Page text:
The story, as you likely know, follows proto-feminist Jenny Fields who decides to have a child with as little help from a man as humanly possible in the mid-1940s. Her child, Garp, grows up wanting to be a novelist, but his attempts at serious writing becomes somewhat overshadowed by his mother's bestselling anti-lust manifesto. Much of the story centers on Garp's struggles to be a good husband and father to his own children.
A lot of the details and depth of the novel obviously got squeezed out in order toget the film down to it's longish 136 minute running time. We lose the long passages of Garp's writing, their trip to Austria, and scenes from the 70s swinging lifestyle, but most of major events in the novel make some sort of appearance in the film. With the novel fresh in my mind, I felt a bit disappointed by the screenplay, but I'm not certain any adaptation would have truly satisfied me.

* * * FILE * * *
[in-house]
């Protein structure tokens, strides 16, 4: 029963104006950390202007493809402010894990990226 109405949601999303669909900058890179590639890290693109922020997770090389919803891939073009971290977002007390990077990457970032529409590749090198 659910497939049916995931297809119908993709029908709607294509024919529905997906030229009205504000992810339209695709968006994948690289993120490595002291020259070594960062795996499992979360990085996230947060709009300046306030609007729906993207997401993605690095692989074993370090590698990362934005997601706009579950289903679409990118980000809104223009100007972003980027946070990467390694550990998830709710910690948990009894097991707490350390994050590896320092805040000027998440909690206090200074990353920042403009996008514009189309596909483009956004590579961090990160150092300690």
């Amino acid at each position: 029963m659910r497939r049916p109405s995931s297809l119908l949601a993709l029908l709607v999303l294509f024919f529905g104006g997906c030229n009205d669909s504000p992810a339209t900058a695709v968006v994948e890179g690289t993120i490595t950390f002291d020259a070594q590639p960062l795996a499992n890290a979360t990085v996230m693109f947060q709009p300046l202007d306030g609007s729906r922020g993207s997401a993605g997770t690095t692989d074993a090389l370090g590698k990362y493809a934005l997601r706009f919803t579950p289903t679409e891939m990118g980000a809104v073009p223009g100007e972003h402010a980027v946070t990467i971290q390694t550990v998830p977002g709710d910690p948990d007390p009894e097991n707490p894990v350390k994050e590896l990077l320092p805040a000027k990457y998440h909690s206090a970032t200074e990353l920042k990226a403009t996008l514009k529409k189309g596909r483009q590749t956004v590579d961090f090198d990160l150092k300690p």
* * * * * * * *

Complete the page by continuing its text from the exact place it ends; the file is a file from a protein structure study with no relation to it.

It was one of the last few films directed by the great George Roy Hill, who made Butch Cassidy and the Sundance Kid, The Sting, and (one of my personal favorites) A Little Romance. I've yet to see a bad film by him and this one was no exception. Glenn Close and John Lithgow (playing a transsexual ex-football player) both give absolutely first rate performances for which they received much deserved Oscar nominations.